Certainly newspapers used to be richer; money was almost a free good and journalists had greater opportunities to pursue their interests and the issues of the day. Certainly newspapers attracted and held bright people with a sense of vocation and democratic duty (as well as a goodly number of fools and ratbags). But in my experience there was no golden age, no Arcadian past of smooth, seamless quality journalism. Life on newspapers was never smooth and stable. It was always in flux and being affected by the impact of the economic cycle on the “rivers of gold” revenue. And proprietors were always using newspapers to promote their political and commercial interests. They were wilful, arrogant, conservative, sometimes paranoid, but they were not fools. They knew that “trashing the brand” would be self-defeating. They had to seem to permit a range of views in their publications.

If I am right, editors and journalists have always been embroiled in a sort of arm-wrestle with the owners and money managers of media companies, and they have always had to live with proprietors with, at best, limited regard for the notion of journalistic independence and integrity. In times of plenty, journalistic life was largely unconstrained by pressure from money men and proprietors, but the financial screws were inevitably tightened when times got tougher. After all, profits (“shareholder value”) ultimately matter more to media proprietors and board members than the pursuit of truth. The main difference these days is that the impact of the internet has forced the big companies to pursue new and more urgent strategies for survival.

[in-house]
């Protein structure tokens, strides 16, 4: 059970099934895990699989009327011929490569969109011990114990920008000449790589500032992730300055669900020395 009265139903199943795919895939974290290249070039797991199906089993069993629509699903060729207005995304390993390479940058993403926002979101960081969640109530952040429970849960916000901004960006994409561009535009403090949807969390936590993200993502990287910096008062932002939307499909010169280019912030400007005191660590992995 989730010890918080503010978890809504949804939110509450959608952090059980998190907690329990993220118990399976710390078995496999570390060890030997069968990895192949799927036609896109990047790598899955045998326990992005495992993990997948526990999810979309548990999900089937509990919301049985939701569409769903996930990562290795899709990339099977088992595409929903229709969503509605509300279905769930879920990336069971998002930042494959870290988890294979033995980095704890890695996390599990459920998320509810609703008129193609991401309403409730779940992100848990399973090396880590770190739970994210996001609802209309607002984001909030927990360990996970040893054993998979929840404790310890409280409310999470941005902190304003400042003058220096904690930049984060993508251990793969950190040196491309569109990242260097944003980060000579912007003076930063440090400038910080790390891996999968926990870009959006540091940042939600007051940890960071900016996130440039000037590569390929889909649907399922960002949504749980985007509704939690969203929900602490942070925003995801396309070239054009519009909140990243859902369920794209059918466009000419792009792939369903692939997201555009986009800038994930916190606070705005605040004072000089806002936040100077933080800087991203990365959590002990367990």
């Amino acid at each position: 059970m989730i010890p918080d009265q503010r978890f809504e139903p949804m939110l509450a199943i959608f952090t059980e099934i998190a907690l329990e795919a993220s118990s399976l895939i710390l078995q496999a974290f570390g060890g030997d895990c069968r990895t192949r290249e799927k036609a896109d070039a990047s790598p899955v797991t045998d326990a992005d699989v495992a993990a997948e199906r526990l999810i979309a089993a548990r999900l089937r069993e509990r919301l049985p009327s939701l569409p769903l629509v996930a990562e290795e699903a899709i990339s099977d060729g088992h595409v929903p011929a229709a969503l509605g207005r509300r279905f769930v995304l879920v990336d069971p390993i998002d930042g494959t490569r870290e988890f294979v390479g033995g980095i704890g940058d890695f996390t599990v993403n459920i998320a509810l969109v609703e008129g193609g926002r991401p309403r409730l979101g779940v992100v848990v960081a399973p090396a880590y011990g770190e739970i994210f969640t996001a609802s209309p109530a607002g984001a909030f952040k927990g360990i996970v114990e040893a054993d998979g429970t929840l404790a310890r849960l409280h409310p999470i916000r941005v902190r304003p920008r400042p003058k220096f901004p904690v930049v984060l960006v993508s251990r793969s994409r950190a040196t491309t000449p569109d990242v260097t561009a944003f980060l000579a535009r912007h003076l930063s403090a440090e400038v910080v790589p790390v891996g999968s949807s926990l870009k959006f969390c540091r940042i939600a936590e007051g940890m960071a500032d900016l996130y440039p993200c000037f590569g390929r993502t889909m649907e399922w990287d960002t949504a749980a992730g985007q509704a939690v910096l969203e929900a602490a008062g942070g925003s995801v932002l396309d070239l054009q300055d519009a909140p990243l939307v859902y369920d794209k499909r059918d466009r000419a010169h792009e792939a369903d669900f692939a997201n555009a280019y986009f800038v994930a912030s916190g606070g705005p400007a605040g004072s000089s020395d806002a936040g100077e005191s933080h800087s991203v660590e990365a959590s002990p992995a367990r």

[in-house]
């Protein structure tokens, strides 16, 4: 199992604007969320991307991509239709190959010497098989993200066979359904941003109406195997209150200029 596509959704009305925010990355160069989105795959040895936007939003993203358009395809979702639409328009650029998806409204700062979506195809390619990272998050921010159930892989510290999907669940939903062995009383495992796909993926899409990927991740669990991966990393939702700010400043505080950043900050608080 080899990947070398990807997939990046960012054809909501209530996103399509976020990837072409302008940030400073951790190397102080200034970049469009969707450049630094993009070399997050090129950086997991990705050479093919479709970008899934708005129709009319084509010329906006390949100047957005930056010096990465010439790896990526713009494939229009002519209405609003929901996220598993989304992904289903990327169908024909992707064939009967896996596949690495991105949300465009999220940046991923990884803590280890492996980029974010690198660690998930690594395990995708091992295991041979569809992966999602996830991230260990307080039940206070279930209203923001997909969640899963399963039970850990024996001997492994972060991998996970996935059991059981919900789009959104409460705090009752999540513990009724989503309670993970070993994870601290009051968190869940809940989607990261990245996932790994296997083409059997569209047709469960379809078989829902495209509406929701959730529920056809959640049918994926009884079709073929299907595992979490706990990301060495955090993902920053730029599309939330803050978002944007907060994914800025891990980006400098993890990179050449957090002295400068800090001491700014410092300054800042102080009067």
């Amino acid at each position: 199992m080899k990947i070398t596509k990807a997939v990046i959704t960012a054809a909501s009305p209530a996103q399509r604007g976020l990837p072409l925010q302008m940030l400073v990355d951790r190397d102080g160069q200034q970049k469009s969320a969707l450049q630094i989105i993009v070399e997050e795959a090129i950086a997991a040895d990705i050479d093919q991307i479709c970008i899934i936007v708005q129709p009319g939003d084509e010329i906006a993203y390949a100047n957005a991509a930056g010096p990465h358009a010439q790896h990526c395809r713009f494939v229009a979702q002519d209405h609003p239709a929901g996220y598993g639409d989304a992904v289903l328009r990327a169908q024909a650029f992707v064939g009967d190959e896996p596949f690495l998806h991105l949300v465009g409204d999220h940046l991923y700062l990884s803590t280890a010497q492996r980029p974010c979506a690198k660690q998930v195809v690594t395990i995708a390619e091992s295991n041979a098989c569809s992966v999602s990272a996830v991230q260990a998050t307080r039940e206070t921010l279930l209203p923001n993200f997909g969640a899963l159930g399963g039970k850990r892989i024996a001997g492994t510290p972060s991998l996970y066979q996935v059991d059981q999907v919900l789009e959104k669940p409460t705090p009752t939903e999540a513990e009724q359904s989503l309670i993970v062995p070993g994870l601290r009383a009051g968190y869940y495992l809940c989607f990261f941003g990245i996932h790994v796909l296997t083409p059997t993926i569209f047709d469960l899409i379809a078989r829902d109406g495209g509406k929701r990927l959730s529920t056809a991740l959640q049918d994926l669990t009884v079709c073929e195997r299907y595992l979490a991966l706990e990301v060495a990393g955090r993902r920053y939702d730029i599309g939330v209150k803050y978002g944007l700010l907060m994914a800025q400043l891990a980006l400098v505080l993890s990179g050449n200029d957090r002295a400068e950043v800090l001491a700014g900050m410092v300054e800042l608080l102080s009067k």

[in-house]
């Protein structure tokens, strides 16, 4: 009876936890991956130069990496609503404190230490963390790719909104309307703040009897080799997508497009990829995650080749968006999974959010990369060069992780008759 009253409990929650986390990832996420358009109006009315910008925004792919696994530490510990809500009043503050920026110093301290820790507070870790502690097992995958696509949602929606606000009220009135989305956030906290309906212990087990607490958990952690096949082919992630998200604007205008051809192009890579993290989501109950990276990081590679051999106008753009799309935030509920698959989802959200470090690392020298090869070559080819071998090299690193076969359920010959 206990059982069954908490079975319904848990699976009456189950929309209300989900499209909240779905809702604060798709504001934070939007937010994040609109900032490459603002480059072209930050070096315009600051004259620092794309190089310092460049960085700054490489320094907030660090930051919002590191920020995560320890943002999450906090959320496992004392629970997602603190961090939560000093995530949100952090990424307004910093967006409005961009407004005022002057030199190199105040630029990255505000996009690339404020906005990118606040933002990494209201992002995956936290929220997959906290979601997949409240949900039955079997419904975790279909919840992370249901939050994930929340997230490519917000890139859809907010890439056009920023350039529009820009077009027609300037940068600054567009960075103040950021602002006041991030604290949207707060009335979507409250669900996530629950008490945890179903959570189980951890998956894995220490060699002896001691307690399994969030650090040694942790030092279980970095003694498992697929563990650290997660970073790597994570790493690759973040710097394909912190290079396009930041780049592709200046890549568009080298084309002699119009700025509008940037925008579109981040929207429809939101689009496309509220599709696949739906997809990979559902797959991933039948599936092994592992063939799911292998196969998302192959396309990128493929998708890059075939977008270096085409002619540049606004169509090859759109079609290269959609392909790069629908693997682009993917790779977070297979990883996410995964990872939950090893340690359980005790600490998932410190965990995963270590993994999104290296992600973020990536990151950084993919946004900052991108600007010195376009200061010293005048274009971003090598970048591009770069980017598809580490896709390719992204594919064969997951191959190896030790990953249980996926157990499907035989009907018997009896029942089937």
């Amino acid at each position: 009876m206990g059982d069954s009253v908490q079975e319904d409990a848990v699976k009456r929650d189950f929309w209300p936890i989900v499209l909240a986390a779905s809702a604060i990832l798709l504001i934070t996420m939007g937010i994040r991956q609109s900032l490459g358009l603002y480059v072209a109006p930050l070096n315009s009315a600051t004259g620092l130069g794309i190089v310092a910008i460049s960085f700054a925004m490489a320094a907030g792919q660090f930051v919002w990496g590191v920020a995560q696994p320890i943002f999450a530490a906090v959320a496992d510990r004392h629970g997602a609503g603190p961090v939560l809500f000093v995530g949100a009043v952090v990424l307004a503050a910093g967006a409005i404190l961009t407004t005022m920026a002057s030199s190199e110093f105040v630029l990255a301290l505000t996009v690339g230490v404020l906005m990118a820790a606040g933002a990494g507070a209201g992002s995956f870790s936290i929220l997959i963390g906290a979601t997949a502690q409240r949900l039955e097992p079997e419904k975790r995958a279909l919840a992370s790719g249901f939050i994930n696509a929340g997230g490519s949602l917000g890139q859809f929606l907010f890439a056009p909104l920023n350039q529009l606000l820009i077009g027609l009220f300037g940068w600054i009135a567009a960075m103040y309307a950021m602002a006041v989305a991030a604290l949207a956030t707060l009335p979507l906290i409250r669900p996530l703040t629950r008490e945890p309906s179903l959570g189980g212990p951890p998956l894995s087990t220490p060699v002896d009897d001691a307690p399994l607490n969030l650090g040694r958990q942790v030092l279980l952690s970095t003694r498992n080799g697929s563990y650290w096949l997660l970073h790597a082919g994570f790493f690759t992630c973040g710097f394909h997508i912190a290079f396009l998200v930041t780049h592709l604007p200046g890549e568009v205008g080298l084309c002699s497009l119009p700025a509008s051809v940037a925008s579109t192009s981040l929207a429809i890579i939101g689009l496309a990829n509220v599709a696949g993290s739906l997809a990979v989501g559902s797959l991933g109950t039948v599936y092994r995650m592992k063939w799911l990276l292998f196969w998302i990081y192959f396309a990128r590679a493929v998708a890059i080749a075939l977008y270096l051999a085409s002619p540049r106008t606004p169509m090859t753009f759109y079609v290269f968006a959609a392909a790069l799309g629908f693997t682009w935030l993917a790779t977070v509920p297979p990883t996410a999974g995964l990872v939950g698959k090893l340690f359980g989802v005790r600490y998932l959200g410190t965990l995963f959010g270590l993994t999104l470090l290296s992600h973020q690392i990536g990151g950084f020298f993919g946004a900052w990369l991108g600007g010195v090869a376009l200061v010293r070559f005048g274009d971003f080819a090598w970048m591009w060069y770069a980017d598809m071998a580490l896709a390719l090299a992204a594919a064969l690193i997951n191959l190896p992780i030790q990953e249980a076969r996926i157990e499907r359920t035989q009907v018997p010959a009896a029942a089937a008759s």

LET me illustrate this argument with some personal and corporate history. I walked into the offices of the Melbourne Age, then at the corner of Collins and Swanston Streets, in January 1960 to start my life in journalism. It was a Dickensian place, full of Dickensian characters, many of whom smoked and drank too much. I worked for the paper for the best part of forty years, becoming a leader writer, news editor, assistant editor, and European and Washington correspondent. It was never a stable, settled place; it rose and it declined in line with how proprietors, boards, editors and journalists judged events in the world and their relations with each other. Some were good; some were awful. But the place soldiered on. The only Golden Age was the pub around the corner from the new premises built for the Age opposite Spencer Street railway station.

The Dickensian age of the Age was ending when I walked into the old Collins Street building crowned with a statue of Mercury, the winged messenger of the Gods. It was still a grubby and gloomy old warren, crowded with grubby and gloomy old people who had done things their way for years. But there was also a cohort of lively roistering reporters, led by John Sorrell and Chris Forsyth; and Graham Perkin, who was to become the great mid-twentieth-century editor of the paper, was already the assistant news editor and straining under the decent but dreary editorship of Keith Sinclair.